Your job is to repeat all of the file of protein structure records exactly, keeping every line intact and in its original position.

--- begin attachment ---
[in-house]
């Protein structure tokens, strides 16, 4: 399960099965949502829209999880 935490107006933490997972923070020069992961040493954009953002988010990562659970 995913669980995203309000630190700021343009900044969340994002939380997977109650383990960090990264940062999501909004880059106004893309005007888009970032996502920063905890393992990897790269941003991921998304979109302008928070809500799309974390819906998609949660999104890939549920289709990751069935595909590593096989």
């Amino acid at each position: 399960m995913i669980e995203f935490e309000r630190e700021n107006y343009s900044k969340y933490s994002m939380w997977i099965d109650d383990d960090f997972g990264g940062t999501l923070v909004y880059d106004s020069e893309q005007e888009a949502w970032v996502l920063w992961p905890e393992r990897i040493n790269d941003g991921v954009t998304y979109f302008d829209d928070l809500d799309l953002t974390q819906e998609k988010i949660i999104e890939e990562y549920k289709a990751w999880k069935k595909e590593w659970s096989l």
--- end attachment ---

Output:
[in-house]
């Protein structure tokens, strides 16, 4: 399960099965949502829209999880 935490107006933490997972923070020069992961040493954009953002988010990562659970 995913669980995203309000630190700021343009900044969340994002939380997977109650383990960090990264940062999501909004880059106004893309005007888009970032996502920063905890393992990897790269941003991921998304979109302008928070809500799309974390819906998609949660999104890939549920289709990751069935595909590593096989």
């Amino acid at each position: 399960m995913i669980e995203f935490e309000r630190e700021n107006y343009s900044k969340y933490s994002m939380w997977i099965d109650d383990d960090f997972g990264g940062t999501l923070v909004y880059d106004s020069e893309q005007e888009a949502w970032v996502l920063w992961p905890e393992r990897i040493n790269d941003g991921v954009t998304y979109f302008d829209d928070l809500d799309l953002t974390q819906e998609k988010i949660i999104e890939e990562y549920k289709a990751w999880k069935k595909e590593w659970s096989l």